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Korean government tells Apple and Google stores to take down P2E games

The South Korean government has moved to woodcut the release of new play to earn (P2E) games and requested that existing ones be removed from Google Play and Apple’s App Store.

P2E gaming has wilt popular in the cryptocurrency industry. Gamers typically must first purchase game pieces as non fungible tokens in order to play the game and receive in-game rewards. However gaming prizes over a few dollars are vetoed in South Korea.

The Game Management Committee (GMC) in the Ministry of Culture, Sports, and Tourism yesterday requested major mobile app marketplaces woodcut any games that require in-app purchases surpassing playing the game.

To gainsay the proliferation of what it sees as speculative money-making schemes, the GMC has made it all but untellable for P2E game developers to get their work listed on the most popular mobile app stores.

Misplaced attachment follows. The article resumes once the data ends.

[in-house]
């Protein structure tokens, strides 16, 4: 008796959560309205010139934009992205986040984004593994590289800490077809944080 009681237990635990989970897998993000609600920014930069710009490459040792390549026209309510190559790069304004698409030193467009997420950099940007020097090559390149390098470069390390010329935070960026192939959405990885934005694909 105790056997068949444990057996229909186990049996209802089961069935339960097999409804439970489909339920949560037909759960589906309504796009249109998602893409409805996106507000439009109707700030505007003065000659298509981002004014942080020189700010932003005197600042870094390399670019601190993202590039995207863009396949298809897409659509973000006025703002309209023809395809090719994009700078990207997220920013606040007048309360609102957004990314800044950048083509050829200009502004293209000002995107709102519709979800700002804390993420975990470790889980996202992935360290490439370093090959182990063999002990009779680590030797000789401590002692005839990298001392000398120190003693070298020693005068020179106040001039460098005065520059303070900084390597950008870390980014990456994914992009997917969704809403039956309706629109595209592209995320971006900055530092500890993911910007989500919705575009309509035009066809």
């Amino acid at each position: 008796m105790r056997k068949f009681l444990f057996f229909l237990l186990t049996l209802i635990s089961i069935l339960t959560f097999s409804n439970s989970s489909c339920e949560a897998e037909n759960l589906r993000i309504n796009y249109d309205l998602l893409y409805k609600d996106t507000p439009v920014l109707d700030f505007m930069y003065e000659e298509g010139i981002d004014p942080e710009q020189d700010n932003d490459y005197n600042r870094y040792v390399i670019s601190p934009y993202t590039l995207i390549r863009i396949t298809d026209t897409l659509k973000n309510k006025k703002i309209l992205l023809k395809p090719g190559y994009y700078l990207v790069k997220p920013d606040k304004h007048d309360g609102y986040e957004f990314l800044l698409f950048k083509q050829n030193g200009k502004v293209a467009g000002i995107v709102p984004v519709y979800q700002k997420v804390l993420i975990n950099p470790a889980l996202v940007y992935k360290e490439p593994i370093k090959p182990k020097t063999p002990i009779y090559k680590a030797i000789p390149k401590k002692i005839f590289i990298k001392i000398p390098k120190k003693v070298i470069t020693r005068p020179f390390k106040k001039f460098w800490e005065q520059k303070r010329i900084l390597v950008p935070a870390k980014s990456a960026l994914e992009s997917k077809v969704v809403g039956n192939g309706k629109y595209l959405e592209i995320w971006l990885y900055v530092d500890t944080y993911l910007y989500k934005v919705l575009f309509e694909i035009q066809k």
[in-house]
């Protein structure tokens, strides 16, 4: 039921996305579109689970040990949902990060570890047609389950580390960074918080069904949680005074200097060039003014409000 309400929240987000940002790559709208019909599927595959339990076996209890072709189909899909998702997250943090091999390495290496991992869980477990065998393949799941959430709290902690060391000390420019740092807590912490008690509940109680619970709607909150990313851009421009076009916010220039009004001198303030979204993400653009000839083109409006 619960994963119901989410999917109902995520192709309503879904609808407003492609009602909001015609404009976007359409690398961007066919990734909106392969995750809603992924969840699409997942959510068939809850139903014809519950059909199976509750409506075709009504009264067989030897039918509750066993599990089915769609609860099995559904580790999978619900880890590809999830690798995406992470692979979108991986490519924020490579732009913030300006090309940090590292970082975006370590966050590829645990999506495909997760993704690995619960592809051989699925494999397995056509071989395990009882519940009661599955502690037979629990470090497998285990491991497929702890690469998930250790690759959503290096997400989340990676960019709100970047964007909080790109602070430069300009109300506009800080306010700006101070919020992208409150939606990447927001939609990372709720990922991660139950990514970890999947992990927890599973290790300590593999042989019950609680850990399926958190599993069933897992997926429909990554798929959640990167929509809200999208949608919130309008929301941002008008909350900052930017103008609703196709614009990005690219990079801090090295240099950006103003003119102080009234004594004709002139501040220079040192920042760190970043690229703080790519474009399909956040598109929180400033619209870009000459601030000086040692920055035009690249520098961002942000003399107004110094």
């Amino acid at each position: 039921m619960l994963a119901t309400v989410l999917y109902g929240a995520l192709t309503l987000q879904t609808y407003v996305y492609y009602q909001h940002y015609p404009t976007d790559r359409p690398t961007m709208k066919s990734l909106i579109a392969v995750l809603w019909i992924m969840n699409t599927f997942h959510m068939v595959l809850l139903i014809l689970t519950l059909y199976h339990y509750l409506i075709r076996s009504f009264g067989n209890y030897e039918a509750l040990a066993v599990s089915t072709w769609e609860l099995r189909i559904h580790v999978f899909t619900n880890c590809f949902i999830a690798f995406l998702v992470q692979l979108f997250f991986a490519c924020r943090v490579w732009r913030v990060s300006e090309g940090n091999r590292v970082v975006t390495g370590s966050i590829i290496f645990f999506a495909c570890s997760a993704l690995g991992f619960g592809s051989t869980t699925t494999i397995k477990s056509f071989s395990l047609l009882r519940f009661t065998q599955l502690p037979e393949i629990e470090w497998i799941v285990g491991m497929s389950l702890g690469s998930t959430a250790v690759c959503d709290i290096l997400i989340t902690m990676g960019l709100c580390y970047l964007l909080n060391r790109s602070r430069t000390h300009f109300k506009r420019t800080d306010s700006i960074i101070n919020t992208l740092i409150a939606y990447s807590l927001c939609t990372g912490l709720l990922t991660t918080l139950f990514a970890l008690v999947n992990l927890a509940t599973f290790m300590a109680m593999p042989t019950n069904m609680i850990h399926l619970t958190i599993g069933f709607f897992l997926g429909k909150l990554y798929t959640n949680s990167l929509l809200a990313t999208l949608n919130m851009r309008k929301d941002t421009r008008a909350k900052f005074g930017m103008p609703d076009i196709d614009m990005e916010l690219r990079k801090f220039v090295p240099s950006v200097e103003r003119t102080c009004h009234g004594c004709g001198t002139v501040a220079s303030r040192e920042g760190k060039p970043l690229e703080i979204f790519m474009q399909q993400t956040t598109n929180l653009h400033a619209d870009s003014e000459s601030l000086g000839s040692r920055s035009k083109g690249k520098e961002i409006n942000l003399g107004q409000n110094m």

While the government’s attem mitigate the growth of P2E games by going straight to the app marketplaces is a new development, game developers in South Korea have faced magistrate battles since April to pension their P2E games up for sale in domestic app stores. The main problem was that some game apps could not obtain an age rating required for listing on app stores.

An official from the GMC stated that the legation is only pursuit Supreme Magistrate precedent in blocking P2E games from getting age ratings and stuff listed. The official said in a Dec. 28 statement:

“It is reasonable to pension P2E games from getting age ratings under the current law considering mazuma rewards in games can be considered prizes.”

Prizes earned from gaming in South Korea cannot exceed 10,000 KRW ($8.42) at a time.

Related: cNFT protocol brings utility to NFTs, waffly the play-to-earn industry as a whole

The Fivestars for Klaytn P2E game and nonfungible token (NFT) marketplace was initially blocked in domestic app stores for a lack of a rating, but the team overdue the game won an injunction in June and the game was listed. A final visualization on the legal standing of the game is expected to set a legal precedent for other P2E games, such as Infinite Breakthrough Three Kingdoms Reverse.

The GMC’s stance has negative implications on all P2E gaming apps, including the suite of apps associated with the two most popular games to-date equal to DappRadar: Axie Infinity and Splinterlands.

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